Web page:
Last year I went foraging with an older gentleman who was very knowledgable about mushrooms, but I didn't actually eat any. It's not that I didn't trust his judgement; I would have let him eat anything he picked. I just wasn't sure about them. Then he told me about morels. I was intrigued. Most edible mushrooms have an evil twin sister who's jealous of her popularity, plotting the destruction of her adoring fans, but the morel does not. There is, apparently, one that looks somewhat similar, but I am told that you'd have to be just short of an idiot to think they were the same. I missed the morel boat last year, so I vowed to buck up and try them out this year. Morels are not easy to find. They have a very tiny season and then they disappear. They are well camoflaged, with a surface much like that of honeycomb, but without the uniformity. They are pointed and pale brown in colour. Inside, they are hollow and white. Their smell is pungent and earthy. Morels are a culinary delight and should NEVER be eaten raw. I was told that morels grew wild on the 35 acres where I live, but after weeks of crashing through the woods, frightening wildlife, I was close to giving up. I decided that if this was going to be the year of the morel, I had to take an alternate route. I was heading to Toronto for a wine tasting event anyway, so why not make a day of it? Directed by fellow foodies who I met on Twitter, I headed to Dufferin Grove Organic Farmers Market.There was said to be a 'wild foods' stall there and I was hoping to get my hands on some ramps (wild leeks), as well.
Dufferin Market - what a fantastic place! My friend and I sampled raw sheep's cheese, raw chocolate, organic, fair trade hot chocolate (frothed to perfection using a bicycle powered blender!) and fiddlehead pizza. Even though it was absolutely pouring, our undampened spirits were souring. And then we spotted him - Seth Goering of Forbes Wild Foods - AKA the Wild Food guy! There, on the table, were my much-coveted ramps. But where were the morels? I looked at Seth in desperation as he explained that his foragers were deep in the bush, out of cell-range (is this possible?), picking mushrooms as we spoke. I felt so let down. Seth did, however, carry dried morels for a whopping $33/bag, although I should note that the bag was of impressive bulk. I, however, did not want to settle for dried morels. I wanted fresh, and Seth understood. I pouted my way to another stall to contemplate the situation. Just before we were about to leave, I revisited Seth and, giving him my best cutest-kitten-in-the-world face, asked him if he would please, please, please sell me 1/3 of the bag. He agreed and I danced off to the wine tasting feeling as if I had just left one. But the story doesn't end there...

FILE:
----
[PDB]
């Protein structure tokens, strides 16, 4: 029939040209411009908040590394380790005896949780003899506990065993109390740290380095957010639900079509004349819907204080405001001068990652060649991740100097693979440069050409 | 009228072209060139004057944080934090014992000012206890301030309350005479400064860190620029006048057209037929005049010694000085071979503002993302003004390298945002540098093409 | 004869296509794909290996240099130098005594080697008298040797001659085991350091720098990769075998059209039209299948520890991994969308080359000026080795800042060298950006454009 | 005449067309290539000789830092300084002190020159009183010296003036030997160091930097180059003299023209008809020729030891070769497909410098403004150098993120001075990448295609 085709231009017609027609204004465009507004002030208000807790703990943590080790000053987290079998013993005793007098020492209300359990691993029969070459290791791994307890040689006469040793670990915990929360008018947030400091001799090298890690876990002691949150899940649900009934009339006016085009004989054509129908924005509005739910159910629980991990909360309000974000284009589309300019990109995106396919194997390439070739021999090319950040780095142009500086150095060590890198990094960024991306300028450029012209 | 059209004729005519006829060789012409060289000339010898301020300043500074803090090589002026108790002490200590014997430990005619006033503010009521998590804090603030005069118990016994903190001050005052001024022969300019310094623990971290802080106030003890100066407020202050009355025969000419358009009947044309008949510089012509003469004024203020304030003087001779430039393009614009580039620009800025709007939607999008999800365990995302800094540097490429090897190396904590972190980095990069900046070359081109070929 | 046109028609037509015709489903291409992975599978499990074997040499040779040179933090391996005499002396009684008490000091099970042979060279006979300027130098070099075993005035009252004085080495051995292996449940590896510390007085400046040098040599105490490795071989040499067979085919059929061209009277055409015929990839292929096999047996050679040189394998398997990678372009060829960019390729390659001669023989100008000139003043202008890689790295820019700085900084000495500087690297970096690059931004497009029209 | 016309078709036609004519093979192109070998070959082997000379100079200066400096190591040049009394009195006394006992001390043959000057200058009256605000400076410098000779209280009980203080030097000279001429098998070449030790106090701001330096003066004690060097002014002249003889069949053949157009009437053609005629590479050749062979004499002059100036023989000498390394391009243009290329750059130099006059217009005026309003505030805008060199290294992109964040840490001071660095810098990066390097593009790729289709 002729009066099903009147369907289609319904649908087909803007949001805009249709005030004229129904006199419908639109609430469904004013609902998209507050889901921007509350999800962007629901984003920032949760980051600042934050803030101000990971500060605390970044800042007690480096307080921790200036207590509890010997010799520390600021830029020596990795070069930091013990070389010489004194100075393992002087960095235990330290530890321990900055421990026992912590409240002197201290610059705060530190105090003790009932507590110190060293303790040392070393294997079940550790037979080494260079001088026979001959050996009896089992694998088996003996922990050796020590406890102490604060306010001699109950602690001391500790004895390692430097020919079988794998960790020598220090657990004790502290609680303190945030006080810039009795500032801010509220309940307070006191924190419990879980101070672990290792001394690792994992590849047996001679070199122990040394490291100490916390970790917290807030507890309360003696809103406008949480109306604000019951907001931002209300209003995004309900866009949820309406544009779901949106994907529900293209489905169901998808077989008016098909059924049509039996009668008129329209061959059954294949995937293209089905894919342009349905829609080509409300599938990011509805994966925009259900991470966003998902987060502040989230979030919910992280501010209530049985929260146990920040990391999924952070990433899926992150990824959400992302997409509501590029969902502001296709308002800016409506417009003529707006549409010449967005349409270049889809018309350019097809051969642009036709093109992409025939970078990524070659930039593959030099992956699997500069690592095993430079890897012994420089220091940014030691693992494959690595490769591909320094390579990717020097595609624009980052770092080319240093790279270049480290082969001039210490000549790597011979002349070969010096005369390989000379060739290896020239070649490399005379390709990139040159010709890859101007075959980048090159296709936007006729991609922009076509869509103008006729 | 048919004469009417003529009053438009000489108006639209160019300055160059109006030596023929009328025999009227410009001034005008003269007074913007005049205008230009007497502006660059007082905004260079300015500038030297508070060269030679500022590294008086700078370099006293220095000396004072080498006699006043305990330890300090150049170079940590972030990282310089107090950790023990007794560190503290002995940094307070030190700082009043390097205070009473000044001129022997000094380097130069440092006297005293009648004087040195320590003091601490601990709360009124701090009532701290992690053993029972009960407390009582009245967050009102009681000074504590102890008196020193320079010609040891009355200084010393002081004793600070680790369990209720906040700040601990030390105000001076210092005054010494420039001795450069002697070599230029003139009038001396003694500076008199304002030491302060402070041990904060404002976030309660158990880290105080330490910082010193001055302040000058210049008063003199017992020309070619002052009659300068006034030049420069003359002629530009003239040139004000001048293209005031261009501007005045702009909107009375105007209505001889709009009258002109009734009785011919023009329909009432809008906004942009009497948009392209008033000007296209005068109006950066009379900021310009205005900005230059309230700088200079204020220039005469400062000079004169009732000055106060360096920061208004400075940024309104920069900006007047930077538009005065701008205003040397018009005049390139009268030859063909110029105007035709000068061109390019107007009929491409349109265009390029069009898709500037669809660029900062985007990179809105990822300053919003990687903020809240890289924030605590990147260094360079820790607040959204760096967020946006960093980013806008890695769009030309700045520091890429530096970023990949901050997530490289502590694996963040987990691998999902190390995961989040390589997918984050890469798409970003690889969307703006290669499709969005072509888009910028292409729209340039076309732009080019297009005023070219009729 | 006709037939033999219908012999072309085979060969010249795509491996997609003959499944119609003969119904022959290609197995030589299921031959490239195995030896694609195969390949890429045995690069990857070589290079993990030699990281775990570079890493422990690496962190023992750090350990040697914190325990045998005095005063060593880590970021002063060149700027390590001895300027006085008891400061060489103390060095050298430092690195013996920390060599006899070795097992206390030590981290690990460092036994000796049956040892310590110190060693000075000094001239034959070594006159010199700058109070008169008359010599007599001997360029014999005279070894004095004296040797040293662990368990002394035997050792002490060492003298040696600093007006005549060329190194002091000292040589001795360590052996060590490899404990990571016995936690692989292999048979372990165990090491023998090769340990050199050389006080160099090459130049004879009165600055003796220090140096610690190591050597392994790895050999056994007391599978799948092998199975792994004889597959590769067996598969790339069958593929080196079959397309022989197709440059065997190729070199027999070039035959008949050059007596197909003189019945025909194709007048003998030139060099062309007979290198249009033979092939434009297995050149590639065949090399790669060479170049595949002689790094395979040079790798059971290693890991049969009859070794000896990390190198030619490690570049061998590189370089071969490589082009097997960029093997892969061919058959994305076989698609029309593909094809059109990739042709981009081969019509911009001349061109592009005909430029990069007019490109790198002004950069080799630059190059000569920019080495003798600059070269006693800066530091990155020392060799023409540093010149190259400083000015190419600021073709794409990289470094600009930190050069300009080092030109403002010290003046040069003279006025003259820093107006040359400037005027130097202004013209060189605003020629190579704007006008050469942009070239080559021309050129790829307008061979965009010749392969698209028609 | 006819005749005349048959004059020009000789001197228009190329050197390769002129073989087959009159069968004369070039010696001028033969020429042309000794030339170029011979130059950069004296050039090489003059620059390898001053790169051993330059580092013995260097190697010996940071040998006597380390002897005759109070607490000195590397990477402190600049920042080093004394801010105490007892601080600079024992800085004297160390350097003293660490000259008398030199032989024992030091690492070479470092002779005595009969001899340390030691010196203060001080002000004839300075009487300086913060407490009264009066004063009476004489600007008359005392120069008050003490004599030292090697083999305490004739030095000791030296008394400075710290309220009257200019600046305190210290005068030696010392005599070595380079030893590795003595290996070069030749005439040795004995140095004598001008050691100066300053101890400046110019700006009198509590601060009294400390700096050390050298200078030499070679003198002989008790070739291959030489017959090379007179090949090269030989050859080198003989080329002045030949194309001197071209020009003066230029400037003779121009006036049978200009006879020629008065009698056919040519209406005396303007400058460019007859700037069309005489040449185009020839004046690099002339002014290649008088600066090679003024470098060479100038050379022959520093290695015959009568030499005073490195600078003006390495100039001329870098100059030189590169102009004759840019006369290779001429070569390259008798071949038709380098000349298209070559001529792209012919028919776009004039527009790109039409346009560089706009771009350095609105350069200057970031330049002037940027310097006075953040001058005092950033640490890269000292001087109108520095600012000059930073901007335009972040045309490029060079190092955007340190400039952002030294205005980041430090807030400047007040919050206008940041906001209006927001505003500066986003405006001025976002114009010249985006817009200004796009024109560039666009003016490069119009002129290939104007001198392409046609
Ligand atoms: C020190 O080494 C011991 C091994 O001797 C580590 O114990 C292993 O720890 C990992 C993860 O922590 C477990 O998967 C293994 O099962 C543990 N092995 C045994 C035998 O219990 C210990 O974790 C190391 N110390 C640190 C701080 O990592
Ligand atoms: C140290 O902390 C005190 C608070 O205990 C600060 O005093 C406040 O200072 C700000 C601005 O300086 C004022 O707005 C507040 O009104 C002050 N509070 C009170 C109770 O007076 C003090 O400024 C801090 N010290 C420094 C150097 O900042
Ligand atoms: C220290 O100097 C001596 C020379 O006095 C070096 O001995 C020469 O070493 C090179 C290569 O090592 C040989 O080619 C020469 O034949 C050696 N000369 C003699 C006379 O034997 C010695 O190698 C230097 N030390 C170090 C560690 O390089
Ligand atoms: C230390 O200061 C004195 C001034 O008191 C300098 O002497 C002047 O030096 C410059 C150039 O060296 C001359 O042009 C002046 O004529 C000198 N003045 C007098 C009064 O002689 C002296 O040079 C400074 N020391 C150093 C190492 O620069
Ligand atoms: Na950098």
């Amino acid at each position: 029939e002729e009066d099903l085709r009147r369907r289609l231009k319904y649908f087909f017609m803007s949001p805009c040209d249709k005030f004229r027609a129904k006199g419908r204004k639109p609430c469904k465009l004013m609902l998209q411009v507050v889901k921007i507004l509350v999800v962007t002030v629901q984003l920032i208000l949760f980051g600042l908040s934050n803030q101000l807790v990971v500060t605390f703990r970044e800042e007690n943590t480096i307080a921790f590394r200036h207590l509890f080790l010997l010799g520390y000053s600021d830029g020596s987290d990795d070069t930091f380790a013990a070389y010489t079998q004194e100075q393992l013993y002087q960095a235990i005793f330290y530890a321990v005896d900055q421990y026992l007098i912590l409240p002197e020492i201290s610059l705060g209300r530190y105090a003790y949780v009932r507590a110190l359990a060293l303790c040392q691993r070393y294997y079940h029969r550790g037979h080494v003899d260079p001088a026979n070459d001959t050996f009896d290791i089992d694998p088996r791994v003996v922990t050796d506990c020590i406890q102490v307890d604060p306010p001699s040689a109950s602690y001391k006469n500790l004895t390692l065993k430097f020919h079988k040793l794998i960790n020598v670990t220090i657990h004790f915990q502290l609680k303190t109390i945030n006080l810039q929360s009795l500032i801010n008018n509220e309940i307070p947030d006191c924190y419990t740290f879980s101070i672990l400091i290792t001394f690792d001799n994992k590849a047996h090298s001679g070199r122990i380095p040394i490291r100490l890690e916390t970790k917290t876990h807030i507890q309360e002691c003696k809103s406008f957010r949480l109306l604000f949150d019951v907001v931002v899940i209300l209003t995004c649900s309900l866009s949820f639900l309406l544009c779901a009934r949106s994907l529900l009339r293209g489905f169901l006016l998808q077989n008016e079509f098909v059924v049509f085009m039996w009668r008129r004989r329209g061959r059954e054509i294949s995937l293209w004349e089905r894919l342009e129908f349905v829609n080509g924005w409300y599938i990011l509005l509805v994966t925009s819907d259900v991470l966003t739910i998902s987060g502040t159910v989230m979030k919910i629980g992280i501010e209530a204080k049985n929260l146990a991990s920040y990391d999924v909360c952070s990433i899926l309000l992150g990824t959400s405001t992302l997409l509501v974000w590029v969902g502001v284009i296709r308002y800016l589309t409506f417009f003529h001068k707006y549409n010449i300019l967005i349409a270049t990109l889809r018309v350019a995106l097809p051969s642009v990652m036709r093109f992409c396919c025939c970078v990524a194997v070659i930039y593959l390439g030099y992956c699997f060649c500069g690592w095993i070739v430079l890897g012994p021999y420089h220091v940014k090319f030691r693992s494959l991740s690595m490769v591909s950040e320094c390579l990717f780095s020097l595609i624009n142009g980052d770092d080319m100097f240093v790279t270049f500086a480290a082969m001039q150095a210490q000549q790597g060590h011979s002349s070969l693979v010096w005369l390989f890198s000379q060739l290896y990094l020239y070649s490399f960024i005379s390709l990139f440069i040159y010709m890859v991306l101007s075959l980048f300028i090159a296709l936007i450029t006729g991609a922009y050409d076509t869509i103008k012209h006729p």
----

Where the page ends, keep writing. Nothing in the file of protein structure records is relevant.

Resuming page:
So, now you're wondering, what did I do with them? I made the wildest dinner that I have ever had and, my goodness, it was delicious!
Wild Duck in Morel and Wild Leek Sauce2-4 duck breast, depending on the size
1 tbsp vegetable oil
4-5 wild leeks (ramps)
1-2 lg morels, thoroughly washed, sliced
3/4 cup red wine (I used Pelee Island Shiraz-Cabernet)
3/4 cup vegetable/chicken stock
salt and pepper, to taste
4 small sprigs fresh garden thyme
1/4 cup thinly sliced carrots
1/4 cup thinly sliced celery
Pan sear the duck breasts in HOT oil. Remove to oven-safe glass dish.
On medium-low heat, saute ramps and morels. Slowly add red wine and stock of your choice. Let simmer. Add sliced carrots, celery, thyme and salt and pepper, to taste. Simmer for about 10 mins. Pour sauce over duck breasts and roast in oven at 275 F. Do not roast for too long or the breasts will get tough.
I served our duck with wild rice and bacon bits, cress salad with goats cheese and Pelee Island Shiraz-Cabernet. It was one of the most deliciou meals I have ever had - 75% wild and 100% local.